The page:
The story of indigenous runner Lorena Ramírez has been told in the Netflix documentary 'Lorena, Light-Footed Woman,' directed by Juan Carlos Rulfo.
She doesn't need fancy and expensive running shoes to conquer the most difficult trails. She doesn't need the latest technology in sports clothing either as some other runners do. She just needs her old sandals and the most powerful will I've ever seen. Meet Lorena Ramírez, an indigenous runner who has won some of the hardest races in Mexico, like the Guachochi Ultramarathon in 2017, where she ran 100 kilometers wearing her sandals and traditional dress.
Lorena, who is 25 years old, belongs to the Tarahumara community in the northern state of Chihuahua, Mexico, and she definitely honors the meaning of her community's people, the rarámuris, as this means "those with the light feet." When you see her running, even after she has ran several miles, she looks as though she were floating and not tired at all.
Her moving story was filmed by Juan Carlos Rulfo and is now available as a documentary on Netflix, under the title Lorena, la de los pies ligeros ("Lorena, light-footed woman"). She also appeared on the cover of Vogue Mexico in October, to celebrate the magazine's 20th anniversary.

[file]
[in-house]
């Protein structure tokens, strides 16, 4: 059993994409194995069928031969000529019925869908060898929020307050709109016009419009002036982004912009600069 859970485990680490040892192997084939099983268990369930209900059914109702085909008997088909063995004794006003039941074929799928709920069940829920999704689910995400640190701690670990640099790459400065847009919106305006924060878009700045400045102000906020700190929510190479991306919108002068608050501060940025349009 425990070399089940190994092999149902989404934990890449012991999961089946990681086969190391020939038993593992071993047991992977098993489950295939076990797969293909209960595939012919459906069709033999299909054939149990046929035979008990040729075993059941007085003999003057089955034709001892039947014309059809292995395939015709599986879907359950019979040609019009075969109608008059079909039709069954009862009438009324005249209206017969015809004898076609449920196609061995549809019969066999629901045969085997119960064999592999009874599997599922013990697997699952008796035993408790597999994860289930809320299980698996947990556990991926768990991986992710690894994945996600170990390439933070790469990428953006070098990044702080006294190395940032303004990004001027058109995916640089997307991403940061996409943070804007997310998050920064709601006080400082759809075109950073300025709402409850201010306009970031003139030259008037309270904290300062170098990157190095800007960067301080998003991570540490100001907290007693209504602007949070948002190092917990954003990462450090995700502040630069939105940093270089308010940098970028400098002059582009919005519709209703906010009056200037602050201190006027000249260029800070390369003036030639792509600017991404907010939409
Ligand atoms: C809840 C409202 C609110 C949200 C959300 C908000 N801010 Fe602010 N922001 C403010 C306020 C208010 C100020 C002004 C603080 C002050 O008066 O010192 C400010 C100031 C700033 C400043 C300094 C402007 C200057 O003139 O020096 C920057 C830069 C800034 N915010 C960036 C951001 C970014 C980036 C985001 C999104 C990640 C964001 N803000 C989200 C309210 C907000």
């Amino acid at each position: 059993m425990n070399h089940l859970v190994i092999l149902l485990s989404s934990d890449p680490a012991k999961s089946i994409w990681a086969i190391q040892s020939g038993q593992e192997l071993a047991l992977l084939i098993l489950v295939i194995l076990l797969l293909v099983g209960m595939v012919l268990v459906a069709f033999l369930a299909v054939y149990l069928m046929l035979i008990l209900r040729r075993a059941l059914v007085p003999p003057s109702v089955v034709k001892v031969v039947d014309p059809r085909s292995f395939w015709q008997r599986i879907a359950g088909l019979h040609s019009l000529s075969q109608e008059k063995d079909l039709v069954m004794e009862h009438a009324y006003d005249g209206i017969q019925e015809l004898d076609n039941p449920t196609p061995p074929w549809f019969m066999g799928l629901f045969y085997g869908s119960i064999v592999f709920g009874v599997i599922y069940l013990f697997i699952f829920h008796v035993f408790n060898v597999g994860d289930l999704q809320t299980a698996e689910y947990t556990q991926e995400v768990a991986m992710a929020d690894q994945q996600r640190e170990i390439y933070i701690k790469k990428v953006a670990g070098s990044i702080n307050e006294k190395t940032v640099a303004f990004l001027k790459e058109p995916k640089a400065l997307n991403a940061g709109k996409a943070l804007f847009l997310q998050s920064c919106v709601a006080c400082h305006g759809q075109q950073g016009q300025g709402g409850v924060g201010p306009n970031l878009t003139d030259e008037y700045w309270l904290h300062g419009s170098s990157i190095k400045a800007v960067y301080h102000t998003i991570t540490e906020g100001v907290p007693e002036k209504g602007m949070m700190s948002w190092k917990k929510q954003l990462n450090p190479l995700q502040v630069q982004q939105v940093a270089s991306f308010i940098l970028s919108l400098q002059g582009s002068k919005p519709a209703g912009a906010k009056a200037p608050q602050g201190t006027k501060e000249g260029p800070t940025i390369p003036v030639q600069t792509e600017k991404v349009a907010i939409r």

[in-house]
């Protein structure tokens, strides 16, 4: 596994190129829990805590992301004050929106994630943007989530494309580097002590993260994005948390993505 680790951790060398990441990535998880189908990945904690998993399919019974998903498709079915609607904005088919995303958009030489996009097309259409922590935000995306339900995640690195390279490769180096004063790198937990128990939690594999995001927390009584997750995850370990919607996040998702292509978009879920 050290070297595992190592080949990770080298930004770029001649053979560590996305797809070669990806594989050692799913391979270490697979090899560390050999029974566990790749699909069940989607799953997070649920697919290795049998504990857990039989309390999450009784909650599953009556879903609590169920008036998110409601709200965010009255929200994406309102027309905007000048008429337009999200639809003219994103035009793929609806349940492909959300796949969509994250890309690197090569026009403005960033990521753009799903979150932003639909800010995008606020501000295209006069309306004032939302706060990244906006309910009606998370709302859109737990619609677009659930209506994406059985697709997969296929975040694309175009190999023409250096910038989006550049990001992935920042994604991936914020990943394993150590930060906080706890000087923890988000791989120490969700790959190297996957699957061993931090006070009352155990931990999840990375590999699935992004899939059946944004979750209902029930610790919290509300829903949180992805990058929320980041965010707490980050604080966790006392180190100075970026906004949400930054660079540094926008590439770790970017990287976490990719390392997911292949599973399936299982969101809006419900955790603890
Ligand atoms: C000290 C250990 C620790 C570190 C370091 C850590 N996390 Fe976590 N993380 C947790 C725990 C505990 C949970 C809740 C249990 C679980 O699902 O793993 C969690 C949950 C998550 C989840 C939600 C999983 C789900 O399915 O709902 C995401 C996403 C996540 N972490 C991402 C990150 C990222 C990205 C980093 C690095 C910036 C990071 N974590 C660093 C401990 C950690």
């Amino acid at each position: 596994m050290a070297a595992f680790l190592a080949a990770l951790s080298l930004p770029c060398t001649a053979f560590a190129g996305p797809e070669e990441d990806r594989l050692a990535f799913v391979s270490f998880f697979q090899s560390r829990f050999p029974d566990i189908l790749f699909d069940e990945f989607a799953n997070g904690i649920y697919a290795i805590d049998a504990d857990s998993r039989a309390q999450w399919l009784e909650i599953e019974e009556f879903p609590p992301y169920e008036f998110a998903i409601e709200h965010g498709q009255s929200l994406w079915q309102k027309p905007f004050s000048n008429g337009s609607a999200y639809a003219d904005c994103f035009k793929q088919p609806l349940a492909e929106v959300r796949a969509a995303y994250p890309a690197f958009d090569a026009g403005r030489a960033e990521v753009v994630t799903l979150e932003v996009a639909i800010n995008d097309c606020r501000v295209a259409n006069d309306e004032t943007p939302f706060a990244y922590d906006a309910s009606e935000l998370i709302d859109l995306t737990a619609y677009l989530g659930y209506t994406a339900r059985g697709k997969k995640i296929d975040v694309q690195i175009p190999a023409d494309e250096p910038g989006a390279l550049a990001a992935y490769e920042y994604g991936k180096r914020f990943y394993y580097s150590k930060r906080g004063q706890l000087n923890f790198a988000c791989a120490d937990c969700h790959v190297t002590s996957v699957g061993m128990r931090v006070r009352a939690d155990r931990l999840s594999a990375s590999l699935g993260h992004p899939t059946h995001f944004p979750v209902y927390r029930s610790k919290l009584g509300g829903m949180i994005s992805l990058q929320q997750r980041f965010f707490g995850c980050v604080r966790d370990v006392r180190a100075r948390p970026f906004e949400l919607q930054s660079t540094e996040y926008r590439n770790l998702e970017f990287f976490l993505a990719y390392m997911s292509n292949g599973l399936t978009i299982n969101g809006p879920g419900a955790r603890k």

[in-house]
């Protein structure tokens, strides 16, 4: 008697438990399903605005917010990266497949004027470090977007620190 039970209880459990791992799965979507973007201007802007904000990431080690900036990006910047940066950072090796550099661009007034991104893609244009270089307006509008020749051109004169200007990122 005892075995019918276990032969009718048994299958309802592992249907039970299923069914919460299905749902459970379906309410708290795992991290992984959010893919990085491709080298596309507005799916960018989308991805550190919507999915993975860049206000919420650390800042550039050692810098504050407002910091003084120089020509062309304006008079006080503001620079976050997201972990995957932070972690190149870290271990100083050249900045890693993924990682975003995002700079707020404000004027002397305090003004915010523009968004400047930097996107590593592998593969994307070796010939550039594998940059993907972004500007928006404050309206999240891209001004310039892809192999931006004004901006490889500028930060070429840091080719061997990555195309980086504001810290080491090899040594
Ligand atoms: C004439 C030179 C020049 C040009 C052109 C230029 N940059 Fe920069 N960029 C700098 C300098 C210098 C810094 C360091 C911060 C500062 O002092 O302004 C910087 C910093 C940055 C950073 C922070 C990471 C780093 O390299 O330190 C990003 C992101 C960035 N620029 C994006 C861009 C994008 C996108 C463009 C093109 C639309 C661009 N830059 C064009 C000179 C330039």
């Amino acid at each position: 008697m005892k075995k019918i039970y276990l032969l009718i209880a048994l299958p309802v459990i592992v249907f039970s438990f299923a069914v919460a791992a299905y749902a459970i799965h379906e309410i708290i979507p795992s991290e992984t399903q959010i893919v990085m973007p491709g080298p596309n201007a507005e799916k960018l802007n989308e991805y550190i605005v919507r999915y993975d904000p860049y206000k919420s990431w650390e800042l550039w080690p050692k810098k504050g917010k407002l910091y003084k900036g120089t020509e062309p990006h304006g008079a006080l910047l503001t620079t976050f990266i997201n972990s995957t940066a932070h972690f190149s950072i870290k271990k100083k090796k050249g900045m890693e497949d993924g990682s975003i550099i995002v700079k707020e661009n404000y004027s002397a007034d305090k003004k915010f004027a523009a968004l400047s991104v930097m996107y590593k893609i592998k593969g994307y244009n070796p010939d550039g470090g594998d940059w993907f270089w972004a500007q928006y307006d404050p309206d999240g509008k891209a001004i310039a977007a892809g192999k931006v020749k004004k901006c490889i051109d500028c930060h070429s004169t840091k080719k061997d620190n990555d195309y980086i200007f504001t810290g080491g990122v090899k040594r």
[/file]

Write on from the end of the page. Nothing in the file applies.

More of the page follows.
Her father, Santiago Ramírez, is also a runner. He has won the Guachochi Ultramarathon three times and he shared this passion with Lorena, after they ran together a 10k race, but becoming a runner was not in her plans. For the rarámuri people, running or walking long distances is part of their daily life, as there is no public transportation to move from one town to the other, and they often have to go from town to town on foot. But Lorena found one of her passions in life when she started to run. She's become a star in Guachochi, with people asking her to have a photo at the end of the race, but she keeps living her pastoral life in a small town.
In 2018, Lorena traveled to Spain to run the Tenerife Bluetrail and came in third place after running 102 kilometers, also running with her sandals, with which she has run more than 500 kilometers in total, including Mexicos City's Marathon in the same year.
Unlike her brothers, Lorena doesn't speak Spanish because she didn't have the opportunity to attend school and learn the language. She speaks Tarahumara in a soft voice, with words that sound so sweet and musical that you just want to listen to her telling her story.
Lorena runs through the mountains and rivers, wears her traditional skirt and blouse with pride, and teaches us to never give up. "As long as my body lets me, I'll keep on running," she says, and I am sure that her feet will take her as far as she wants.
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